Jeff Nock has previously written at length on topics ranging from business plan development, the concept of social entrepreneurship, and market analysis, to the value of conducting periodic SWOT analyses, internal operational efficiencies, the importance of evolving culture within a company, and leadership team development.

 

Nock most recently spoke, however, about the importance of brand consulting strategies. According to the expert, typically, when starting out, small businesses fail to prioritize the resources needed to establish an effective brand. This happens, Jeff Nock suggests, because resources—during the early stages—are often put predominantly into working on product development and sales relationships. “Many companies, particularly in the technology space, focus on what their product does,” says Nock. “Prospective clients, though, want to know what that product can do for them,” reveals the Iowa-based business consultant.  

 

Nock and his firm, Prescient Consulting, LLC, are based in the Johnson County city of Iowa City, Iowa. Home of the University of Iowa and the state’s fifth-largest city, it’s also the county seat of Johnson County. “The largest employer here in Iowa City by a significant margin is the University of Iowa,” reveals Nock, “followed by the Iowa City Community School District and the Iowa City VA Medical Center.”

 

“Iowa City,” he adds, wrapping up, “has also previously been named the third Best Small Metropolitan Area in the United States by famous bi-weekly business magazine, Forbes.”

 

Founder and CEO of Prescient Consulting, LLC, based in Iowa City, Iowa, Jeff Nock boasts a demonstrated history of growing nonprofit organizations, startups, and established companies alike. Skilled in business and strategic planning, branding, sales, and marketing, now-established Iowa resident Nock also holds a master’s degree in management from Colorado’s Regis University and is a specialist in management development. To learn more, visit https://prescient.us/.

Jeff Nock

Jeff Nock Delves into Brand Consulting Strategies

Business Expert and Successful Consultancy Firm CEO Jeff Nock Explains Brand Consulting

From helping to establish brand identity for startups to evolving brands for more established companies, it is a combination of art and science when brand consulting, according to Jeff Nock. Owner and founder of a highly successful consultancy firm based in Iowa City, Iowa. Nock provides an expert look at the brand consulting process.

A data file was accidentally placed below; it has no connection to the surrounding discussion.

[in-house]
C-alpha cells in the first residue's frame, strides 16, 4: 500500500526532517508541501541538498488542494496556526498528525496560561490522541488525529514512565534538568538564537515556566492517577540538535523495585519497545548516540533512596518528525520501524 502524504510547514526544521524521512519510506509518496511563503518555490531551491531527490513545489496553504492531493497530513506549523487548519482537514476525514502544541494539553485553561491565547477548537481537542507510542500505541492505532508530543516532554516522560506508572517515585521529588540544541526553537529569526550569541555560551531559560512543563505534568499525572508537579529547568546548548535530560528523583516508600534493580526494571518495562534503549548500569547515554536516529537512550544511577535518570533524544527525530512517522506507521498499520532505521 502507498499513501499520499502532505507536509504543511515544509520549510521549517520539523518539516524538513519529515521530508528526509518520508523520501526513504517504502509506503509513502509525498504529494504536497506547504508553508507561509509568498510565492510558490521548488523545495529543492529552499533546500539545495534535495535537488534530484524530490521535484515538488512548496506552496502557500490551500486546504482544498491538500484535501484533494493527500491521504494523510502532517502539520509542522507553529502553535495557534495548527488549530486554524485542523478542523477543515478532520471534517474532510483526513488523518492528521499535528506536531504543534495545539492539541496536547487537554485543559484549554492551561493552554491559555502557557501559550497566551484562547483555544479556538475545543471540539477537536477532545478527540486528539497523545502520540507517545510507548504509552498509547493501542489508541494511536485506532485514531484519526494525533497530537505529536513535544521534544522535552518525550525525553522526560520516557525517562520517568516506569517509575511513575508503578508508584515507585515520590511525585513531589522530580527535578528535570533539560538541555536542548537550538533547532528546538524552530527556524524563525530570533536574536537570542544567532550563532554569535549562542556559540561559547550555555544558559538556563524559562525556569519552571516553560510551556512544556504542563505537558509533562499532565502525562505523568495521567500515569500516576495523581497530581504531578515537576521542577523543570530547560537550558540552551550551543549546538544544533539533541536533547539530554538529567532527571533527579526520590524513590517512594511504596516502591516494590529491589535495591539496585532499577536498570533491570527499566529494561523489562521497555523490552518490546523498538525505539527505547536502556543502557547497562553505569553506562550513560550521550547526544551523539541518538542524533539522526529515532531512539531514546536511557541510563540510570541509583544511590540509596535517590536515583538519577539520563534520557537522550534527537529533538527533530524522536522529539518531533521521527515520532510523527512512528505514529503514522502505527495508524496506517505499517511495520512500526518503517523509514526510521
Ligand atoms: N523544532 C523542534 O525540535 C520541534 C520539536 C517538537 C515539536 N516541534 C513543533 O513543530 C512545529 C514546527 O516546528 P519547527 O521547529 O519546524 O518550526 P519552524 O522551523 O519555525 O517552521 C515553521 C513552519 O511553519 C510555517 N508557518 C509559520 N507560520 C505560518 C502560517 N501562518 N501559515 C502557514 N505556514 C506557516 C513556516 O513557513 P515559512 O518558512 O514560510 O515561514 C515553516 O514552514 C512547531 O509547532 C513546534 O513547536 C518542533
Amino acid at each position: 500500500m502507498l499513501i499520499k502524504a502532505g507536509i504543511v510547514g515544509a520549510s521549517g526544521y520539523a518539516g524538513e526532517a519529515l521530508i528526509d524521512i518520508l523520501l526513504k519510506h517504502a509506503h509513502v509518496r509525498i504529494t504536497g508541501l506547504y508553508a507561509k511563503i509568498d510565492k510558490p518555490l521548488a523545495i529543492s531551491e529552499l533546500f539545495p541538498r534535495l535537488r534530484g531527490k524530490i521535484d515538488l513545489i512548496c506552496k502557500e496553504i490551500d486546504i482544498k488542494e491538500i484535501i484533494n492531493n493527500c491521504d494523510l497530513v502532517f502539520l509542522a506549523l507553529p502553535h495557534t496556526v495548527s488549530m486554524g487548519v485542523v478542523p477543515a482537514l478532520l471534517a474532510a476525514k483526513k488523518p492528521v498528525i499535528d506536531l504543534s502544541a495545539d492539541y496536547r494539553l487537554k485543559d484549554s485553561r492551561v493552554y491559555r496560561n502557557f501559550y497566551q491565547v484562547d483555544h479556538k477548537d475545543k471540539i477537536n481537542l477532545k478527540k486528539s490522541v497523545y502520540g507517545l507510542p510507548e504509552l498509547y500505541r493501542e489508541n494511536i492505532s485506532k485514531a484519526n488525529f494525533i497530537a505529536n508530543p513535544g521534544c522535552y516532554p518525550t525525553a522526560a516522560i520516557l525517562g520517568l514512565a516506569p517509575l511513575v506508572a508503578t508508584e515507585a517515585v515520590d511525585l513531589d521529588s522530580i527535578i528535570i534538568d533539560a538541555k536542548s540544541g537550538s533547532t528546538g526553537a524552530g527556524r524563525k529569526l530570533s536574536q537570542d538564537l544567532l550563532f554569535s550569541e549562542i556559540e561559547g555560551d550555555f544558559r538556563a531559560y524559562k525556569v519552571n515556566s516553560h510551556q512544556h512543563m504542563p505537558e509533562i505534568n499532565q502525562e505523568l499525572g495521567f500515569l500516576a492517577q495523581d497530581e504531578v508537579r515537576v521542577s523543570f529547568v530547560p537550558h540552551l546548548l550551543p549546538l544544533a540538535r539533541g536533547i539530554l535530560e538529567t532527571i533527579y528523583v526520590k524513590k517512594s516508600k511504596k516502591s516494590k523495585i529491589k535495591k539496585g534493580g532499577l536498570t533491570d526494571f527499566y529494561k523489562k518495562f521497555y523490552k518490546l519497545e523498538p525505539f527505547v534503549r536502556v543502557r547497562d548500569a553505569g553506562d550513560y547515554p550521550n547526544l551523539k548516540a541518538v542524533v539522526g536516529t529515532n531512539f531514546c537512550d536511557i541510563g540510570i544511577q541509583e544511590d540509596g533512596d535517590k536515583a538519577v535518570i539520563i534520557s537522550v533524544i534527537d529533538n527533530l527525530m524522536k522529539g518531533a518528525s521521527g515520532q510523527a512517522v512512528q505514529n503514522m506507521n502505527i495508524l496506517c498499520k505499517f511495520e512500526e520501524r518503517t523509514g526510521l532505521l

“In the end, why should someone want to work with your company? Your brand has to identify why you are different, better than others who provide similar products or services,” explains Nock, CEO and founder of Prescient Consulting, headquartered in Iowa City, Iowa. “Marketing is often misunderstood as simply advertising but true branding includes how a company goes about product strategy, lead generation, content, customer service, innovation, measurement, social proof, and reputation management It’s ultimately about any touch you have a with potential client or client which impacts how they feel about your company, which is your brand,” he adds.

According to Jeff Nock, typically when starting out, small businesses don’t prioritize the resources needed to establish an effective brand. This happens because people and financial resources at the early stages of companies are typically working on product development and sales relationships. Marketing is often an after thought as it is easy to throw up a website and post on social media. But in terms of establishing an effective brand, there is so much more to consider. “Many companies, particularly in the tech space, focus on what they can do. Prospective clients want to know what you can do for them,” reveals the expert.

Companies, via their comprehensive marketing strategies that incorporate every touch they have with prospects and clients, have to be consistently articulating what their business uniquely provides for their clients, according to Nock. “Whether online via website or social media, in person, via email or on the phone, companies have to consistently be sharing value added messages that enable clients and prospects to have confidence that they will be making the right decision by working with your organization,” he adds.

Regardless of what business you are in, branding is more than just your company name and logo. Your brand needs to reflect your commitment to your customers in a way that differentiates you from your competition. “Your brand needs to be memorable, in the way you want customers to think of you and it needs to be represented consistently to all of your prospective clients and customers,” he suggests.

Jeff Nock and his consultancy firm, Prescient Consulting, LLC, are based in Iowa City in Johnson County, Iowa. The city is the home of the University of Iowa and is the county seat of Johnson County. It’s also the state’s fifth-largest city. “The top employer in Iowa City by a large margin is the University of Iowa and University of Iowa Hospitals and Clinics,” reveals the local business consultant, “followed by Iowa City VA Medical Center and Iowa City Community School District.”

“The city,” adds Nock, wrapping up, “has also previously been named the third Best Small Metropolitan Area in the United States by Forbes magazine.”

Founder and CEO of Prescient Consulting, LLC, based in Iowa City, Iowa, Jeff Nock boasts a demonstrated history of growing startups, established companies, nonprofit organizations, alike. Skilled in business and strategic planning, branding, sales, marketing, and software development, now-established Iowa resident Nock also holds a master’s degree in management from Colorado’s Regis University and is a specialist in leadership development. To learn more, visit https://prescient.us/.